Prosecutors in the spotlight
By Dean Jobb
A decade ago journalists waiting outside Saskatchewan courtrooms for a comment from a Crown attorney were usually out of luck. Daryl Rayner, the province’s director of prosecutors, says his lawyers - like their counterparts in most provinces at the time - avoided reporters’ questions about law or procedure, what had just happened in court, or how the case would unfold in the days ahead.
"Most prosecutors were really quite hesitant to discuss matters with the media, and often the media were somewhat frustrated because they were not getting very basic information that they were seeking," Rayner recalls. Crowns were equally frustrated by what they saw as distorted news coverage. "You pick up the paper the next day on the case you’re handling, and you look at it and you say, ‘Where did they get this from? This isn’t what took place.’ There was a view that we weren’t getting our point across."
To address the problem, Saskatchewan’s Public Prosecutions Division and prosecuting agencies across the country have developed written guidelines setting out what Crown attorneys can say for public consumption. The policies vary, with some offering general advice (avoid statements that could prejudice a case) and others providing specific guidance (suggested answers to common media inquiries). The intent, however, is the same - to better inform the public and to make Crowns more accountable to the people they serve.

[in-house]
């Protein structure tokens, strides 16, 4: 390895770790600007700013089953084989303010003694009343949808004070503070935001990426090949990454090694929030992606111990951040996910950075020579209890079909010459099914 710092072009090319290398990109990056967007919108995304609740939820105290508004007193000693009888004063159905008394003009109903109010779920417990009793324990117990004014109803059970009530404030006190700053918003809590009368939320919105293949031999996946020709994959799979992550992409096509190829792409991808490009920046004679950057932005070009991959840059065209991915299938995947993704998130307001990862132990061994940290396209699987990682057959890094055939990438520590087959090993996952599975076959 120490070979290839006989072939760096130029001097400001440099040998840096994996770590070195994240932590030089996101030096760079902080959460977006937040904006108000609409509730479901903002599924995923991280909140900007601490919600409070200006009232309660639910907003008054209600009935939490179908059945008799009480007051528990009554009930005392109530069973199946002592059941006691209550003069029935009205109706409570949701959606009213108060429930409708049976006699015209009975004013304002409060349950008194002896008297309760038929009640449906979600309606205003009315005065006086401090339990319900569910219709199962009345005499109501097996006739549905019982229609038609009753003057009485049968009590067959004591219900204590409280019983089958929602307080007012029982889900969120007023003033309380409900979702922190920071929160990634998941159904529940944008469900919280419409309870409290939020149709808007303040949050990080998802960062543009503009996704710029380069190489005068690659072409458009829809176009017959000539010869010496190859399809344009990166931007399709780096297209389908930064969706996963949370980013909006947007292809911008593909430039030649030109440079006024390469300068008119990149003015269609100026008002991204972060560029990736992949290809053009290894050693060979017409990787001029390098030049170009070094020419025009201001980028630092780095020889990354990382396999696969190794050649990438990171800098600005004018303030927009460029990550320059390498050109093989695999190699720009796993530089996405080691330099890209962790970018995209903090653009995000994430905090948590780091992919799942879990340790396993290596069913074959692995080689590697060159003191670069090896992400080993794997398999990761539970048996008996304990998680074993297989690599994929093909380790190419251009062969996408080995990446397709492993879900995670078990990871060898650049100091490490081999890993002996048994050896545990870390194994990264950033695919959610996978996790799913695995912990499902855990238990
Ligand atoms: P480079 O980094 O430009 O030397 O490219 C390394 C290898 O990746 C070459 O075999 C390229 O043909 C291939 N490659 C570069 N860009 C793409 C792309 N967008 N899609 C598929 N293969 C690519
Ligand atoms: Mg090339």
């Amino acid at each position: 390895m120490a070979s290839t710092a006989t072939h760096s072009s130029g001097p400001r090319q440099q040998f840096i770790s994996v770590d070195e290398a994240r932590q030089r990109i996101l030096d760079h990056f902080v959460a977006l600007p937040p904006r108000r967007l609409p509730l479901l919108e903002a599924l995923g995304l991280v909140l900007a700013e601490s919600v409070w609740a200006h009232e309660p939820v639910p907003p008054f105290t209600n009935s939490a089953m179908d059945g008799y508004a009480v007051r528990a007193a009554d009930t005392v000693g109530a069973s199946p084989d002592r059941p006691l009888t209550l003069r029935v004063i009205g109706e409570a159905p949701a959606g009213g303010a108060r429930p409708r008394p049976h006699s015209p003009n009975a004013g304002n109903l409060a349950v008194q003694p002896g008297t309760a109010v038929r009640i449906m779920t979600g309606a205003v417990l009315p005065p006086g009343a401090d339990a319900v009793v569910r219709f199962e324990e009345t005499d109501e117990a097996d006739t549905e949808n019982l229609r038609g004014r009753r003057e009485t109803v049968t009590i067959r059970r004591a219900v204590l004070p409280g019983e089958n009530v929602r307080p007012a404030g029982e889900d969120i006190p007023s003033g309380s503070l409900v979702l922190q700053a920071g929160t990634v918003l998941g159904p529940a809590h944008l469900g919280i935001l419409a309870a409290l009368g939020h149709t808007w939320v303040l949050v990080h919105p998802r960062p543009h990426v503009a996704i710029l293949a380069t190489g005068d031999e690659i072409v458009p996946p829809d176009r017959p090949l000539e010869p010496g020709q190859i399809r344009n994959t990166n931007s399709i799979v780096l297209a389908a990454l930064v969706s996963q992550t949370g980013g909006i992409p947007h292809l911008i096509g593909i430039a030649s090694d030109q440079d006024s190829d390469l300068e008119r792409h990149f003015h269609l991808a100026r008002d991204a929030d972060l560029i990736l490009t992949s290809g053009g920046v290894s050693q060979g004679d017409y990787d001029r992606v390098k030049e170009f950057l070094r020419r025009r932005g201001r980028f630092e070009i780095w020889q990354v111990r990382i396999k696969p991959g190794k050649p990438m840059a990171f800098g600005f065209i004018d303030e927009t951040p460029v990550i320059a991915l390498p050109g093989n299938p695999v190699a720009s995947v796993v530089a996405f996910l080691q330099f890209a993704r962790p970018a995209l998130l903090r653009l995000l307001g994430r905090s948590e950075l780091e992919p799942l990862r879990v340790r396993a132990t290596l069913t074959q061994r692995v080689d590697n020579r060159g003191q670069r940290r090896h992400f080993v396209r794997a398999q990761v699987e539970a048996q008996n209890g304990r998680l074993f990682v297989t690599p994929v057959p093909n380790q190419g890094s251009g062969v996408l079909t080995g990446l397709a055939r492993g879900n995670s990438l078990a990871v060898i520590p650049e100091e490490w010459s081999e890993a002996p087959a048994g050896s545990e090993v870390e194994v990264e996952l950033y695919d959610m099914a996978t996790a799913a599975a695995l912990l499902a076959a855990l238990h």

Times have certainly changed. In the 1970s Toronto Sun columnist Alan Anderson complained of Crown attorneys who offered a terse "no comment" to a straightforward request to see documents filed with the court. Such brush-offs have become rare. "In our society today, the ‘no comment’ phrase has become synonymous with ‘I’m guilty, I’ve done something wrong and now I’m trying to cover it up’," notes Chris Hansen, director of communications for Nova Scotia’s Public Prosecution Service. "Openness and accessibility to the media just makes good sense."
But the Crown’s assertion of its duty to communicate with the public marks a departure from the traditional view that counsel only make public statements within the four walls of a courtroom. Some observers fear that more Crowns fielding more questions outside the courtroom will only invite more responses from defence counsel, greasing the slippery slope toward trial by media. Others say it’s high time prosecutors spoke up to offset the pronouncements of defence lawyers who feel less constrained when they comment to reporters. Given the insatiable appetite of the media and the public for news about cases and legal issues, it’s a debate that’s not about to go away.